Exercise testing of pre-school children using the Bruce treadmill protocol: new reference values. Eur J Appl physiol 2010; 108:393–399.
Gumming GR, Everatt D, Hastman L. Bruce treadmill test in children: normal values in a clinic population. Am J Cardiol 1978; 41:69–75.
Bruno Messmer B, Bernuth G. Results of the Bruce treadmill test in children after arterial switch operation for simple transposition of the great arteries. Am J Cardiol 1998; 81:56–60.
Gorter H, Holty L, Rameckers EE, Elvers HJ, Oostendorp RA. Changes in endurance and walking ability through functional physical training in children with cerebral palsy. Pediatr Phys Ther 2009; 21:31–37.
Armstrong N, van Mechelen W. Paediatric exercise science and medicine. 2nd ed. New York: Oxford University Press; 2008.
Ratel S, Duché P, Williams CA. Muscle fatigue during high-intensity exercise in children. Sports Med 2006; 36:1031–1065.
Peterson MD, Gordon PM, Hurvitz EA, Burant CF. Secondary muscle pathology and metabolic dysregulation in adults with cerebral palsy. Am J Physiol Endocrinol Metab 2012; 303:E1085–E1093.
Riner WF, Sellhorst SH. Physical activity and exercise in children with chronic health conditions. J Sport Health Sci 2013; 2:12–20.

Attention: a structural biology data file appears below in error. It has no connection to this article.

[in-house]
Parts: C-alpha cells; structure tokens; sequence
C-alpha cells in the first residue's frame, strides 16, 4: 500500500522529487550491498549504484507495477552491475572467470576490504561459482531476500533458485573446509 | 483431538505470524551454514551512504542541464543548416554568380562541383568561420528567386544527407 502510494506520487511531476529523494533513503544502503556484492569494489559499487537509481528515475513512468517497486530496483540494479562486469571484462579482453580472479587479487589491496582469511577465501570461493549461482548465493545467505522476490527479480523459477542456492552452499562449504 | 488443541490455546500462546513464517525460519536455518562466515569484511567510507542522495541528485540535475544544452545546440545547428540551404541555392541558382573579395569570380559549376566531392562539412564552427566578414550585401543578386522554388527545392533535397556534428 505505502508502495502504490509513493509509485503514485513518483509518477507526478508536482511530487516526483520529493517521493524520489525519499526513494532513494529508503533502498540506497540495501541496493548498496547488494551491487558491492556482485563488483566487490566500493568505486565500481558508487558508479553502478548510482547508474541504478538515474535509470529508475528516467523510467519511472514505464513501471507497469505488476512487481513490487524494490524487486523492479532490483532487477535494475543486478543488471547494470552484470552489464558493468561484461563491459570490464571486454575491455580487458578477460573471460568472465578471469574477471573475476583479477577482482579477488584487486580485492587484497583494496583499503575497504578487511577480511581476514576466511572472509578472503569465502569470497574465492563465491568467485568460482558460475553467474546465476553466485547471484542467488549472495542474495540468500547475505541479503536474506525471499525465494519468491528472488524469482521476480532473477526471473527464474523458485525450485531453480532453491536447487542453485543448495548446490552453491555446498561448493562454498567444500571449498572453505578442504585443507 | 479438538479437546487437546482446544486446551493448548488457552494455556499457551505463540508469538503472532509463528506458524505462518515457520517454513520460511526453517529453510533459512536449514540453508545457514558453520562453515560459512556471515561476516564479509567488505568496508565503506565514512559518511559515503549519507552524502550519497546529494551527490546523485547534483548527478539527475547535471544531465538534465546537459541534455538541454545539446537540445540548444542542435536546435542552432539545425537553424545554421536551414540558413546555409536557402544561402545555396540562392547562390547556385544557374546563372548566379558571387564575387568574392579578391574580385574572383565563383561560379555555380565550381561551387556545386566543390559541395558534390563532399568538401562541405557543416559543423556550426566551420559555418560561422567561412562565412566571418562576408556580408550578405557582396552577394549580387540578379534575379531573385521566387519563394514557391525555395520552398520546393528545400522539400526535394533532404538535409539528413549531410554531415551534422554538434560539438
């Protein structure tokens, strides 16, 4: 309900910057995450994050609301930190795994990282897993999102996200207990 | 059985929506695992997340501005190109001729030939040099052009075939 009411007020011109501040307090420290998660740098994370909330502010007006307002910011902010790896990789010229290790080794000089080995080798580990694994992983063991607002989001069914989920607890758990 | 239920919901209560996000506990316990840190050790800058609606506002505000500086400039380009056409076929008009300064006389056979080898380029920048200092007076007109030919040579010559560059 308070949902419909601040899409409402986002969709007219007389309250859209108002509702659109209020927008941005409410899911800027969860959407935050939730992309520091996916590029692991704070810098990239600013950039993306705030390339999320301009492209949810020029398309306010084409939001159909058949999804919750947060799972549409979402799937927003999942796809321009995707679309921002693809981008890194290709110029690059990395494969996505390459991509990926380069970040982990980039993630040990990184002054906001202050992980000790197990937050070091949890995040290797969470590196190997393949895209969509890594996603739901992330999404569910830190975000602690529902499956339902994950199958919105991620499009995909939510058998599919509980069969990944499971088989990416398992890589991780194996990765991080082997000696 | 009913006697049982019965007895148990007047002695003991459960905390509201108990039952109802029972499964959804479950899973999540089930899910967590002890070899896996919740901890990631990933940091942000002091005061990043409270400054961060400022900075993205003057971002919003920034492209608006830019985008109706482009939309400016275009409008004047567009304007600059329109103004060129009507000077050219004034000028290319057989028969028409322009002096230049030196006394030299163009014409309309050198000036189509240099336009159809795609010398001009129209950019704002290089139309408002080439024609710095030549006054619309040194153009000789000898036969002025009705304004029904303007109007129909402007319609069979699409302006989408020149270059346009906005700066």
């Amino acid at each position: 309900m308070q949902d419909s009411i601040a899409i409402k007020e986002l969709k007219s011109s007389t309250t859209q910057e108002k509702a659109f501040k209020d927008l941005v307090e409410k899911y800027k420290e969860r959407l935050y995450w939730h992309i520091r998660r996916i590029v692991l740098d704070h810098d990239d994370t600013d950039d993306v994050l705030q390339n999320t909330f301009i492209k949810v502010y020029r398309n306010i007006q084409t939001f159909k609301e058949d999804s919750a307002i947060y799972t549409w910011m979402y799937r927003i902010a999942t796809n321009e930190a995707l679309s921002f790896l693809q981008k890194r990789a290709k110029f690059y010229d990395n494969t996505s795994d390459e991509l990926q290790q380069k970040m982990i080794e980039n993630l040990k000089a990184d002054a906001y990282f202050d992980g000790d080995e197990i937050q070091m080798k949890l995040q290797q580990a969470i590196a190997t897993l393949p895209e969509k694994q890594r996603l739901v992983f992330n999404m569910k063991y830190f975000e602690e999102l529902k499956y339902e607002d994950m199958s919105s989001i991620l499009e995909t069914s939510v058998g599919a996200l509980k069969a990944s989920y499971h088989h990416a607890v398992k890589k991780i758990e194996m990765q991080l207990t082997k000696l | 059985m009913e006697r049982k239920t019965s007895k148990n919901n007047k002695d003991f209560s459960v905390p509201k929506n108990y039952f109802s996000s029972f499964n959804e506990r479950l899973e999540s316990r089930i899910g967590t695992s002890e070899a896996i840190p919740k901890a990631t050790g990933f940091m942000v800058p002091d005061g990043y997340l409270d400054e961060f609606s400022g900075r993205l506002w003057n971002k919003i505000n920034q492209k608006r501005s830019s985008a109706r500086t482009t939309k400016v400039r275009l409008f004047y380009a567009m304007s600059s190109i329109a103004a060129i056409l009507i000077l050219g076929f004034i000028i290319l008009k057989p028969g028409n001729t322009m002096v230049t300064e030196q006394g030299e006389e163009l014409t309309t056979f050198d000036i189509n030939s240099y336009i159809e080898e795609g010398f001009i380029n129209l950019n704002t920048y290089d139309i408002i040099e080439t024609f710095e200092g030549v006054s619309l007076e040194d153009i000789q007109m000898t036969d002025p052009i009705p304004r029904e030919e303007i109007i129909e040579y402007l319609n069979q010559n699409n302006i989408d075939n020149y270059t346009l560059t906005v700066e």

Smith LR, Lee KS, Ward SR, Chambers HG, Lieber RL. Hamstring contractures in children with spastic cerebral palsy result from a stiffer extracellular matrix and increased in vivo sarcomere length. J Physiol 2011; 589:2625–2639.
Booth CM, Cortina-Borja M, Theologis T. Collagen accumulation in muscles of children with cerebral palsy and correlation with severity of spasticity. Dev Med Child Neurol 2001; 43:314–320.
Fridén J, Lieber R. Spastic muscle cells are shorter and stiffer than normal cells. Muscle Nerve 2003; 27:157–164.
Stephenson DG, Lamb GD, Stephenson GM. Events of the excitation-contraction-relaxation (E-C-R) cycle in fast- and slow-twitch mammalian muscle fibres relevant to muscle fatigue. Acta Physiol Scand 1998; 162:229–245.
Grecco LA, Tomita SM, Christovão TC, Pasini H, Sampaio LM, Oliveira CS. Effect of treadmill gait training on static and functional balance in children with cerebral palsy: a randomized controlled trial. Braz J Phys Ther 2013; 17:17–23.
Damiano DL, Alter KE, Chambers H. New clinical and research trends in lower extremity management for ambulatory children with cerebral palsy. Phys Med Rehabil Clin N Am 2009; 20:469–491.
Smith GV, Forrester LW, Silver KH et al.
Effect of treadmill training on translational balance perturbation response in chronic hemiparetic stroke patients. J Stroke Cerebrovasc Dis 2000; 9:238–245.
Dimitrijevic MR, Gerasimenko Y, Pinter MM. Evidence for a spinal central pattern generator in humans. Ann N Y Acad Sci 1998; 860:360–376.
Silva MS, Daltrário SM. Cerebral palsy: functional performance after gait training treadmill. Fisioter Mov 2008; 21:109–115.
[Table 1], [Table 2], [Table 3], [Table 4]